09/11/2019 | Press release | Distributed by Public on 09/11/2019 17:06
Contact:Scott Gende, 907-364-2622
BARTLETT COVE, AK - Amidst ice blocks and with a backdrop of the Lamplugh Glacier, representatives from Glacier Bay National Park and Preserve and West Norwegian Fjords World Heritage Site signed a sister park agreement on Saturday in Glacier Bay. The agreement acknowledges the similarities between the two protected areas and promotes the sharing of ideas and best practices between site managers.
'This provides an incredible opportunity for protected areas that share so much to learn from each other,' said Glacier Bay Superintendent Philip Hooge, one of the signatories. Management Board Chairman Arne Sandnes signed on behalf of the West Norwegian Fjords, with representatives from both sites looking on.
The signing event occurred during the recent United Nations Educational, Scientific, and Cultural Organization (UNESCO) World Heritage Site Marine Managers Conference held in Glacier Bay. This was the fourth of such gatherings for managers of marine protected areas around the world to discuss challenges and share best practices on topics such as marine debris, tourism, working with indigenous populations, and adapting to climate change.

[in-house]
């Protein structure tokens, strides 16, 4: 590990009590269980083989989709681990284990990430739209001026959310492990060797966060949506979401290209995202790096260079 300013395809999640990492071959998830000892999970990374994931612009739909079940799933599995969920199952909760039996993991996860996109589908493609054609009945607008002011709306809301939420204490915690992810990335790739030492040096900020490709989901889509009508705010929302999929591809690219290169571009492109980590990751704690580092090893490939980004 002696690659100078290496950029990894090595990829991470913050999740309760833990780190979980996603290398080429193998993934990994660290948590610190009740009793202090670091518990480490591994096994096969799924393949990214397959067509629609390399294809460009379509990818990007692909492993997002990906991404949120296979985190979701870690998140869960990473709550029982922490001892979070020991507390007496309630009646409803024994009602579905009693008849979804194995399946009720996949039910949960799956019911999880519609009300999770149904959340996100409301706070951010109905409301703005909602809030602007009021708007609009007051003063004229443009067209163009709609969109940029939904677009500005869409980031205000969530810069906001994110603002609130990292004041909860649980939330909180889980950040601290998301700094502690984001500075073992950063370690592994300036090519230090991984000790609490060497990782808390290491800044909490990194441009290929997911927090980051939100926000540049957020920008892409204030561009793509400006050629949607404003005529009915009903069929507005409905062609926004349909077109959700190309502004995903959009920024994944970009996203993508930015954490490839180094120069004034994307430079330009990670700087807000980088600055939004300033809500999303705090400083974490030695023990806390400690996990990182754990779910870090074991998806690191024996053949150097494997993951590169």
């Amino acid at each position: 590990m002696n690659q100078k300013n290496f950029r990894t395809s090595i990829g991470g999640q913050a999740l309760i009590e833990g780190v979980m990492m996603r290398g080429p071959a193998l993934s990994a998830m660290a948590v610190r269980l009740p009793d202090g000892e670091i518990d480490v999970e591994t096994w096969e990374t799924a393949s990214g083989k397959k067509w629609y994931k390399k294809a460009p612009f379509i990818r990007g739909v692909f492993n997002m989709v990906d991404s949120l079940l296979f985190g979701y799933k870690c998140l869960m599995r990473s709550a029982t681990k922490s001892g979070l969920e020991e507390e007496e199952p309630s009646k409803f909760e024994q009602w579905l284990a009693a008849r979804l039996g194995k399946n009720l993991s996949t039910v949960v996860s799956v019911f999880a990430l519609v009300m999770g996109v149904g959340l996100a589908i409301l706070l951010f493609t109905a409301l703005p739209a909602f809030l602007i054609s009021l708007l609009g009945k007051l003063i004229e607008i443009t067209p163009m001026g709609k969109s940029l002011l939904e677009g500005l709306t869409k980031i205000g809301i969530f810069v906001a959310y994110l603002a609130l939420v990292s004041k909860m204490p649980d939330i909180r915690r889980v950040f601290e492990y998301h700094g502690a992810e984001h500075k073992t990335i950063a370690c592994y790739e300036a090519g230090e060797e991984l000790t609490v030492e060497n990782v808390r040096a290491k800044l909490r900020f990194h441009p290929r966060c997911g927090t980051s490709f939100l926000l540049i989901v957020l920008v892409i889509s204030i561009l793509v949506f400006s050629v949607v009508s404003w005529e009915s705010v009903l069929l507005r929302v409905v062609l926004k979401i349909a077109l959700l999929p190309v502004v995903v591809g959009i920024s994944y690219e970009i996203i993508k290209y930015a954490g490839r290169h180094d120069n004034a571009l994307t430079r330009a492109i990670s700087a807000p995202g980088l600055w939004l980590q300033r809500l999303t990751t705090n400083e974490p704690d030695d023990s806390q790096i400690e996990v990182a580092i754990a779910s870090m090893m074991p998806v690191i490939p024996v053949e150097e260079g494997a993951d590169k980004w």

The seeds for the sister park agreement were sown at a previous meeting nearly nine years ago in Hawaii when representatives from Glacier Bay and the West Norwegian Fjords both presented descriptions of their sites and immediately recognized the similarities in issues and challenges faced by managers.
'Talking with the Norwegians it quickly became clear that both sites would benefit from sharing lessons learned, and continuing the dialogue regarding ongoing and emerging issues,' said Hooge.
Both protected areas feature scenic fjords that are popular destinations on cruise ship itineraries. Site managers at both locations also seek to work closely with local communities, including people with connections to the landscape that go back many generations.
Since those initial conversations in Hawaii site representatives have shared management plans, research and monitoring protocols, and met several times to discuss challenges related to cruise tourism, environmental protocols, and interpretation and education programs. With the signing of the agreement managers anticipate those conversations will continue in the spirit of preserving the outstanding features and values of both places into the future. The agreement itself does not infringe on the sovereignty of either nation to manage its protected area.
In addition to being designated as a national park and preserve, Glacier Bay is part of a 24.3-million-acre international world heritage site that includes Wrangell-St. Elias National Park and Preserve in the United States as well as the Tatshenshini-Alsek Provincial Park and Kluane National Park and Reserve in Canada. Glacier Bay is also the ancestral homeland to the Huna Tlingit. West Norwegian Fjords World Heritage Site is largely comprised of two fjords with steep walls, spectacular waterfalls and a landscape dotted with many active small farms, as well as ancient roads and archeological sites dating back to the Middle Ages.